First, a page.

The People’s Democratic Party (PDP) which is under intense harassment already by its own high profile rebels, had to sink its teeth into the Taraba problem. It appointed Senator Hope Uzodima, chairman of the Senate Committee on Aviation, to chair a committee that is to douse the Taraba fire. The Committee met and decided that the Acting Governor should continue to act while Suntai should stay in the Governor’s lodge and nurse his wounds. The Acting Governor would however, consult Suntai on important matters of State. This solution is the best compromise solution but it is only a half solution because professional religious bigots are at work.
Mr Suntai, the governor, is a Christian. His deputy, now the acting governor, Garba Umar, is a Moslem in a state that has a dominant Christian population. The fear among the Christian population is that allowing Alhaji Umar to continue as Acting Governor means that (a) a Moslem is running their Christian dominated state (b) That Alhaji Umar can become the substantive governor if Mr Suntai is not well enough to govern (c) that since Suntai’s second term will end on May 29, 2015 Alhaji Umar may push hard to become the next governor by election. That would mean that by some fortuitous circumstance two states in the north (Kaduna and Taraba) that were headed by Christians have fallen into the hands of Moslem rulers. That is the sentiment in Kaduna and Taraba which shows you how high we have placed religion in matters of state in our so-called secular country. In fact, that is the crux of the problem in Taraba right now.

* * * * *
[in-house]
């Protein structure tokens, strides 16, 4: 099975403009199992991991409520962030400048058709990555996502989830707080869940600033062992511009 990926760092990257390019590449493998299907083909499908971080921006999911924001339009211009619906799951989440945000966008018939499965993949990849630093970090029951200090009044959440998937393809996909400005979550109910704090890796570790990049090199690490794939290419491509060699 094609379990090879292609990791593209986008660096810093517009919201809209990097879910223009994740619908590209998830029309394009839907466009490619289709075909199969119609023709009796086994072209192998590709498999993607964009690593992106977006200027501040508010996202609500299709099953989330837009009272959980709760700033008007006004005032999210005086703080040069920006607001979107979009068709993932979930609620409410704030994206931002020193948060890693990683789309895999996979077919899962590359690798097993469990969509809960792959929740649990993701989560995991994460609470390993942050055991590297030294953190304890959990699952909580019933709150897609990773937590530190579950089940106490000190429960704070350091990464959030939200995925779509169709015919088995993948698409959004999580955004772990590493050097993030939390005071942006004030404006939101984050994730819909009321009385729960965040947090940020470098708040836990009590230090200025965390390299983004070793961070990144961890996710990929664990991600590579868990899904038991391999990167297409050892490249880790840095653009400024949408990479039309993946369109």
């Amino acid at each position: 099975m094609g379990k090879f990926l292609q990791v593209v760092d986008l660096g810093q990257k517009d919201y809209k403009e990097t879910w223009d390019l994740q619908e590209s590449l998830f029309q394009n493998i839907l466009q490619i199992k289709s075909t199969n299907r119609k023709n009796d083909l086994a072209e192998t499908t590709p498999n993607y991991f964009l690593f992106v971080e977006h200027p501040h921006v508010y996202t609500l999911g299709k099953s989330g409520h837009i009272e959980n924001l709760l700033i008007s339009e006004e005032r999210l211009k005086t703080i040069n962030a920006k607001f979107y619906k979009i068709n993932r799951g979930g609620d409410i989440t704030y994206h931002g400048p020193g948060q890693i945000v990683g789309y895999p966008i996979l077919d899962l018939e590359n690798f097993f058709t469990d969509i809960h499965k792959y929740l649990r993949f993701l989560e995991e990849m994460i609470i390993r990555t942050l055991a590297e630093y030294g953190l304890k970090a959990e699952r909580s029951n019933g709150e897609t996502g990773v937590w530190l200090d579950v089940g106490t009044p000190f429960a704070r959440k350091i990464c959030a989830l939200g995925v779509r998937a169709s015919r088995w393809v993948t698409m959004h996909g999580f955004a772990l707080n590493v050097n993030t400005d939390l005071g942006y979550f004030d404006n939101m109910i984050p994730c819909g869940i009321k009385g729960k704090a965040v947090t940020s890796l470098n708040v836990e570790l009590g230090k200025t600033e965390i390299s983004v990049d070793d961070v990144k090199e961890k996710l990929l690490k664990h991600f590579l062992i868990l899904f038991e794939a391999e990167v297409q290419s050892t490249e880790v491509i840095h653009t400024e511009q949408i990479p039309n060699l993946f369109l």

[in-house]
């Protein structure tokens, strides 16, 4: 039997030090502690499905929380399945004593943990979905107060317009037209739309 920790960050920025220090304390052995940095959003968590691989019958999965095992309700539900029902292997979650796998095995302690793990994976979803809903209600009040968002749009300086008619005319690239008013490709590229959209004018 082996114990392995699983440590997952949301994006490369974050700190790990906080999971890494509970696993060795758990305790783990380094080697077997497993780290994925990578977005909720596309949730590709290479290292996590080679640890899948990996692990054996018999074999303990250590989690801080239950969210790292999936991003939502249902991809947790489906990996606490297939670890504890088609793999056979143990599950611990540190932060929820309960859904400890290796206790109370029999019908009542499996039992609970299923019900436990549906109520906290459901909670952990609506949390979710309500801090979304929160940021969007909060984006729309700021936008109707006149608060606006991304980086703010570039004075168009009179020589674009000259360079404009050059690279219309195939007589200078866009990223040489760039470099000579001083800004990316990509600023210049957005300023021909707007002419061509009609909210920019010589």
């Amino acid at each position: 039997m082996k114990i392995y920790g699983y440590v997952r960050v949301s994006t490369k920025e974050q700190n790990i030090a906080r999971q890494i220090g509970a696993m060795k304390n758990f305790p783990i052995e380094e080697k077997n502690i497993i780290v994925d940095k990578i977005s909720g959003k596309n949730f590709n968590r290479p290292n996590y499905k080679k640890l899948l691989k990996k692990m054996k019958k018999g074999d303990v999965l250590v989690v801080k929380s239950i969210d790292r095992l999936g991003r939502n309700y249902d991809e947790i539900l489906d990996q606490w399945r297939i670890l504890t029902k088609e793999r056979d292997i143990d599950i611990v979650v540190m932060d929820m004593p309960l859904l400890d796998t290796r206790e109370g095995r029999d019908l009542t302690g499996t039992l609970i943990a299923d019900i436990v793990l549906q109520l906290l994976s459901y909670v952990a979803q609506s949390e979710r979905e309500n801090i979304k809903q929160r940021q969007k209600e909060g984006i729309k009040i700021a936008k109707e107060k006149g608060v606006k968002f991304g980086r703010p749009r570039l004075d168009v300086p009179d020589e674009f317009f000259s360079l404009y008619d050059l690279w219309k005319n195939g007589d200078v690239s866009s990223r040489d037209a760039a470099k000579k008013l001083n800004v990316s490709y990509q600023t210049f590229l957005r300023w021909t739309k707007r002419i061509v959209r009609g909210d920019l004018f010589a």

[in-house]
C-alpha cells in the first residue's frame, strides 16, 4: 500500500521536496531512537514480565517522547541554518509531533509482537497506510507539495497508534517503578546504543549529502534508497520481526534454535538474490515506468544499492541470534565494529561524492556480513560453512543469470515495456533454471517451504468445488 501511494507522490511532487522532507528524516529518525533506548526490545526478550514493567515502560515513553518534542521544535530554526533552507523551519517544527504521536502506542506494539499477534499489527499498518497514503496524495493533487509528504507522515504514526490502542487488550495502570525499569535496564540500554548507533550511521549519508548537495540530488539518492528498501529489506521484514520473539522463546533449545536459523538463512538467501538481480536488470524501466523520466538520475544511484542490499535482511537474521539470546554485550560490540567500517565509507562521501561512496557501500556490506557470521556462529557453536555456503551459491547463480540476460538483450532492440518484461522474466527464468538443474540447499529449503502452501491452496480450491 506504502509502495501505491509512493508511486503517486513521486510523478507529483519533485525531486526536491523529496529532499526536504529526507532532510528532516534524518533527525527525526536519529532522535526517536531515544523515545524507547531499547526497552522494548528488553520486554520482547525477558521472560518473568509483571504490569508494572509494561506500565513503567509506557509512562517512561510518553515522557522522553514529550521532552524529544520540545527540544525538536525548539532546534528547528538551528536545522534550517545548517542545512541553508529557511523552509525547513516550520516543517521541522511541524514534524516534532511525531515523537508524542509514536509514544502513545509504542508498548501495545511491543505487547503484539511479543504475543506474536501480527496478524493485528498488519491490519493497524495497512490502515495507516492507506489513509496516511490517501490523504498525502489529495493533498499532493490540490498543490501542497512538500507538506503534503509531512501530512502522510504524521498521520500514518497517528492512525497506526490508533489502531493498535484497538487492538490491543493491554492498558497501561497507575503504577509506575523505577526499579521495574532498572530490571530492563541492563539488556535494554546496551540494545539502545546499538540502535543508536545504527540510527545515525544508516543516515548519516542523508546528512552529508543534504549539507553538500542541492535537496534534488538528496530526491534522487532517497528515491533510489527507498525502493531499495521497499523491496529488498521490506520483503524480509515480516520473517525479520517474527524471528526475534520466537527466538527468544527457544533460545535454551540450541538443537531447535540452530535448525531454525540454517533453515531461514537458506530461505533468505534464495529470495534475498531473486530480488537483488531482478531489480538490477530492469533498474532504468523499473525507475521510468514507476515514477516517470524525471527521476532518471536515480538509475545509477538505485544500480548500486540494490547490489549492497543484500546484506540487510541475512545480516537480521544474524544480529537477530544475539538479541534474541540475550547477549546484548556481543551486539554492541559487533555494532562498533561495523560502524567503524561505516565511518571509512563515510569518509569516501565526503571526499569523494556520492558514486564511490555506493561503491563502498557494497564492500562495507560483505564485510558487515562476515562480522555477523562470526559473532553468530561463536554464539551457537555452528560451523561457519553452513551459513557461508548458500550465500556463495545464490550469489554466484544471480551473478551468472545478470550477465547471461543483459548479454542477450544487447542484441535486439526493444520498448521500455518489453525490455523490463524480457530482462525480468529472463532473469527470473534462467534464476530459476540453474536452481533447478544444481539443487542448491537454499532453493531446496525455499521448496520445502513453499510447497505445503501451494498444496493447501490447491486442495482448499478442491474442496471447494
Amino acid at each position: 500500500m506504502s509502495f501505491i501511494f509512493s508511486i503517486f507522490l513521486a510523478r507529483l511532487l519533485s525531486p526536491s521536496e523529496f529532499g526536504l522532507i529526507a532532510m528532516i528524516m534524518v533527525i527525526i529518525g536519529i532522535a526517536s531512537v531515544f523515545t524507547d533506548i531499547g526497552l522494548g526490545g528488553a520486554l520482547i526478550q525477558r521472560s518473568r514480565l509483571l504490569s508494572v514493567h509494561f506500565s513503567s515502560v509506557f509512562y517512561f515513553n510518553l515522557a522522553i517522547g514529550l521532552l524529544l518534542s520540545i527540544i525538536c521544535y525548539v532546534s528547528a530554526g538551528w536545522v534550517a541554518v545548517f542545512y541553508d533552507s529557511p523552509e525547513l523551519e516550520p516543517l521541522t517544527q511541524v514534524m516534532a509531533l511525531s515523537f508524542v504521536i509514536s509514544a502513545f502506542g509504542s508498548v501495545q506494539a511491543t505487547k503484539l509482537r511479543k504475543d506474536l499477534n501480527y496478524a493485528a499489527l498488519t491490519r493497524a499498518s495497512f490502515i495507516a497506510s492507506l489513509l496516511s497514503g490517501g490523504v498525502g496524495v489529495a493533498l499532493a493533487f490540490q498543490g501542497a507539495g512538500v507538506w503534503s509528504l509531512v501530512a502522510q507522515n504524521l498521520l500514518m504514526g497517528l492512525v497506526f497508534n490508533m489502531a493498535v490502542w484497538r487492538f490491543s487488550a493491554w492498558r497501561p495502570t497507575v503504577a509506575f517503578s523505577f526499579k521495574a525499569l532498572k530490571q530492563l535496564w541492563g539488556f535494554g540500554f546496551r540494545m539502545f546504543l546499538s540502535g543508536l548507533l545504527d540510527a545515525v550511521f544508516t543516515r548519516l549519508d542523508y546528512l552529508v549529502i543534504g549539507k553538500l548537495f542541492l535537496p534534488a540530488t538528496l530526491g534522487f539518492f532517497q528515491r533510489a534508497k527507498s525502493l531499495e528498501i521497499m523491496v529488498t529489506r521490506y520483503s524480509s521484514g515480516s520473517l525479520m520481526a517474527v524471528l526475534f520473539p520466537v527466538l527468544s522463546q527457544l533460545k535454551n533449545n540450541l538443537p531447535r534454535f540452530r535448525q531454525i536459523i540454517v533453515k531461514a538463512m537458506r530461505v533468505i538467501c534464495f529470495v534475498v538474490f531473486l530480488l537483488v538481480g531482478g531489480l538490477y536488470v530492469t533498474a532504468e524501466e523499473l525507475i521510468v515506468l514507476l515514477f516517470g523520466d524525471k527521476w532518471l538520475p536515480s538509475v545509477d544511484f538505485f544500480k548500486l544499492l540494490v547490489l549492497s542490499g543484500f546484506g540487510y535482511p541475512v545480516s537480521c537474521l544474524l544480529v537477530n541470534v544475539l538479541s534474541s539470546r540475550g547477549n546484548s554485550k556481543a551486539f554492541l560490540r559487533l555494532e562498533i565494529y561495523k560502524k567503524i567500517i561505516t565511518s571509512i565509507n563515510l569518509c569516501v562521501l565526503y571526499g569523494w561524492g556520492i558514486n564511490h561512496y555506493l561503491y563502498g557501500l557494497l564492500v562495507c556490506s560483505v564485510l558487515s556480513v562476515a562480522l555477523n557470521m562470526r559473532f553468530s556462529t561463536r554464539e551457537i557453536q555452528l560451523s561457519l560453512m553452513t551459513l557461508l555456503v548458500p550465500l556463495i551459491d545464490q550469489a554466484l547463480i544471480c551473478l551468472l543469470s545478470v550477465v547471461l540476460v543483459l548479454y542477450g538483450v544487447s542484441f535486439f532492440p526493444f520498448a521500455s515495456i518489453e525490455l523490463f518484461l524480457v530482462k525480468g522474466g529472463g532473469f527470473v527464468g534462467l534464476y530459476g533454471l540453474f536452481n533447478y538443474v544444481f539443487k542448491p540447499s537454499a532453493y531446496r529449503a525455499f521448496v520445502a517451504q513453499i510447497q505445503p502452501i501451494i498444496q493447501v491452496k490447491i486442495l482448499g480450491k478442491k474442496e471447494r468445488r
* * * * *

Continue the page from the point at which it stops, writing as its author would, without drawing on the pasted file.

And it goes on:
In trying to resolve the Taraba situation we can seek help from the 1990 constitution where in section 191 it provides five conditions when a deputy governor can become the governor. They are death, resignation, impeachment, permanent incapacity or removal from office for any other reason in accordance with section 188 or 189 of the constitution. Section 189 states that the governor or deputy governor of a state shall cease to hold office if by a resolution passed by 2/3 majority of all members of the executive council of the state it is declared that the governor or deputy governor is incapable of discharging the functions of his office. The position of infirmity has to be verified by a five-person medical panel including the personal physician of the holder of the office concerned. The panel is to be appointed by the Speaker of the state House of Assembly.
The speaker cannot set up the medical panel except the executive council does its job. But it is doubtful if the executive council is ready and willing to do the job considering all the cards on the Taraba table. But looking at Suntai with the naked eye no one can say whether he is suffering from infirmity of body or of mind that can render him permanently incapable of discharging the functions of his office.
We only know that he doesn’t seem well. Anyone who is well can smile when he wants to smile. Anyone who is well can wave when he wants to wave. Suntai doesn’t seem able to perform these simple functions associated with courtesy and good manners. But these do not confirm infirmity of mind or of body.
To keep things quiet the present ad hoc arrangement can survive while we watch whether Suntai will be ready to play squash soon or keep his passion alive by flying a plane.